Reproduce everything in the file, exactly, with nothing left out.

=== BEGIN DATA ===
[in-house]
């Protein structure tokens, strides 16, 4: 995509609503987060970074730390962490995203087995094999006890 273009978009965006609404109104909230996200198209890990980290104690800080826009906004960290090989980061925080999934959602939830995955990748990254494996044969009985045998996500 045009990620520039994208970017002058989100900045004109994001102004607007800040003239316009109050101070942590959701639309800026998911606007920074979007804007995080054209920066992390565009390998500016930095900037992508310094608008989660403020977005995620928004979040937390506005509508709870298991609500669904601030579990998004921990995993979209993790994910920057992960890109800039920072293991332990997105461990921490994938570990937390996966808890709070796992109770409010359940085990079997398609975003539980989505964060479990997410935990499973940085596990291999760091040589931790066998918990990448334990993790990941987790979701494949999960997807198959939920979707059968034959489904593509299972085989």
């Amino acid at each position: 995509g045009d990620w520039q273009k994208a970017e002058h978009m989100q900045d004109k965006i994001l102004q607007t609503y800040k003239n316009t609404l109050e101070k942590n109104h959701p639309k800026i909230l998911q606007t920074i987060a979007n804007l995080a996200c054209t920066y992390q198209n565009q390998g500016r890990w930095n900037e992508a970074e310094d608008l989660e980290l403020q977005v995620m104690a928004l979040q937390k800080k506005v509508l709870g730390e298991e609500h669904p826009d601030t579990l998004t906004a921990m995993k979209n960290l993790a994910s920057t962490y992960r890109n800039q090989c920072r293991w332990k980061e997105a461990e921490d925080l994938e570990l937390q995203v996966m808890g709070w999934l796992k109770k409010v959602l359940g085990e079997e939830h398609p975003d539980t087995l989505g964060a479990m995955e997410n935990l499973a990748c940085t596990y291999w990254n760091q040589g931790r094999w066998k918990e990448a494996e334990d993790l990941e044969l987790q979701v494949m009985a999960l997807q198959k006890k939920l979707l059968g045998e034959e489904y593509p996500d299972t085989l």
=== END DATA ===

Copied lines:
[in-house]
């Protein structure tokens, strides 16, 4: 995509609503987060970074730390962490995203087995094999006890 273009978009965006609404109104909230996200198209890990980290104690800080826009906004960290090989980061925080999934959602939830995955990748990254494996044969009985045998996500 045009990620520039994208970017002058989100900045004109994001102004607007800040003239316009109050101070942590959701639309800026998911606007920074979007804007995080054209920066992390565009390998500016930095900037992508310094608008989660403020977005995620928004979040937390506005509508709870298991609500669904601030579990998004921990995993979209993790994910920057992960890109800039920072293991332990997105461990921490994938570990937390996966808890709070796992109770409010359940085990079997398609975003539980989505964060479990997410935990499973940085596990291999760091040589931790066998918990990448334990993790990941987790979701494949999960997807198959939920979707059968034959489904593509299972085989």
């Amino acid at each position: 995509g045009d990620w520039q273009k994208a970017e002058h978009m989100q900045d004109k965006i994001l102004q607007t609503y800040k003239n316009t609404l109050e101070k942590n109104h959701p639309k800026i909230l998911q606007t920074i987060a979007n804007l995080a996200c054209t920066y992390q198209n565009q390998g500016r890990w930095n900037e992508a970074e310094d608008l989660e980290l403020q977005v995620m104690a928004l979040q937390k800080k506005v509508l709870g730390e298991e609500h669904p826009d601030t579990l998004t906004a921990m995993k979209n960290l993790a994910s920057t962490y992960r890109n800039q090989c920072r293991w332990k980061e997105a461990e921490d925080l994938e570990l937390q995203v996966m808890g709070w999934l796992k109770k409010v959602l359940g085990e079997e939830h398609p975003d539980t087995l989505g964060a479990m995955e997410n935990l499973a990748c940085t596990y291999w990254n760091q040589g931790r094999w066998k918990e990448a494996e334990d993790l990941e044969l987790q979701v494949m009985a999960l997807q198959k006890k939920l979707l059968g045998e034959e489904y593509p996500d299972t085989l």